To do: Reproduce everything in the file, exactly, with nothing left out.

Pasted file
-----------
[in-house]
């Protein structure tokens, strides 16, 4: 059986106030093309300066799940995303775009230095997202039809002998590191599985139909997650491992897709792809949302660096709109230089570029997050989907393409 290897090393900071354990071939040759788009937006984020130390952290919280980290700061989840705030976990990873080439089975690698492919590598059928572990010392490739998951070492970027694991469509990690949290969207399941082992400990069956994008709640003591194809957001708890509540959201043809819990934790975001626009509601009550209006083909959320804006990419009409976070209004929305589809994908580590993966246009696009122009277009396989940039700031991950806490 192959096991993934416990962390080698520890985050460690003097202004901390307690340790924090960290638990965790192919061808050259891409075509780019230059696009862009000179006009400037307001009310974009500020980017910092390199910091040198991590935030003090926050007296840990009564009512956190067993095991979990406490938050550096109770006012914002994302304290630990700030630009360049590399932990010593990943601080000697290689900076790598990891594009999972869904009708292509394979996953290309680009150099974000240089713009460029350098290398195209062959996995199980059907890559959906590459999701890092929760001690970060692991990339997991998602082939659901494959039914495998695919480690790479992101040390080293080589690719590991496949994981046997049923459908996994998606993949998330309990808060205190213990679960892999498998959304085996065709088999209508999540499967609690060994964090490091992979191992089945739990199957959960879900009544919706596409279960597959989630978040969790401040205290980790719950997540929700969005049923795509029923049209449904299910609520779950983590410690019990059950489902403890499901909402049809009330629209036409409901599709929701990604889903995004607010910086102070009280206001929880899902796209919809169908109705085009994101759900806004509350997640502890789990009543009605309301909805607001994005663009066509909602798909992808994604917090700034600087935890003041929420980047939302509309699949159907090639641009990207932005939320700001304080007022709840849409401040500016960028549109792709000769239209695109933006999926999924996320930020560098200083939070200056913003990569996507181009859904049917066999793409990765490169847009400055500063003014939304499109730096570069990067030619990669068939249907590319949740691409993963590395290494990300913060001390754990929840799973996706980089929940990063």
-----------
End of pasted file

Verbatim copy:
[in-house]
């Protein structure tokens, strides 16, 4: 059986106030093309300066799940995303775009230095997202039809002998590191599985139909997650491992897709792809949302660096709109230089570029997050989907393409 290897090393900071354990071939040759788009937006984020130390952290919280980290700061989840705030976990990873080439089975690698492919590598059928572990010392490739998951070492970027694991469509990690949290969207399941082992400990069956994008709640003591194809957001708890509540959201043809819990934790975001626009509601009550209006083909959320804006990419009409976070209004929305589809994908580590993966246009696009122009277009396989940039700031991950806490 192959096991993934416990962390080698520890985050460690003097202004901390307690340790924090960290638990965790192919061808050259891409075509780019230059696009862009000179006009400037307001009310974009500020980017910092390199910091040198991590935030003090926050007296840990009564009512956190067993095991979990406490938050550096109770006012914002994302304290630990700030630009360049590399932990010593990943601080000697290689900076790598990891594009999972869904009708292509394979996953290309680009150099974000240089713009460029350098290398195209062959996995199980059907890559959906590459999701890092929760001690970060692991990339997991998602082939659901494959039914495998695919480690790479992101040390080293080589690719590991496949994981046997049923459908996994998606993949998330309990808060205190213990679960892999498998959304085996065709088999209508999540499967609690060994964090490091992979191992089945739990199957959960879900009544919706596409279960597959989630978040969790401040205290980790719950997540929700969005049923795509029923049209449904299910609520779950983590410690019990059950489902403890499901909402049809009330629209036409409901599709929701990604889903995004607010910086102070009280206001929880899902796209919809169908109705085009994101759900806004509350997640502890789990009543009605309301909805607001994005663009066509909602798909992808994604917090700034600087935890003041929420980047939302509309699949159907090639641009990207932005939320700001304080007022709840849409401040500016960028549109792709000769239209695109933006999926999924996320930020560098200083939070200056913003990569996507181009859904049917066999793409990765490169847009400055500063003014939304499109730096570069990067030619990669068939249907590319949740691409993963590395290494990300913060001390754990929840799973996706980089929940990063």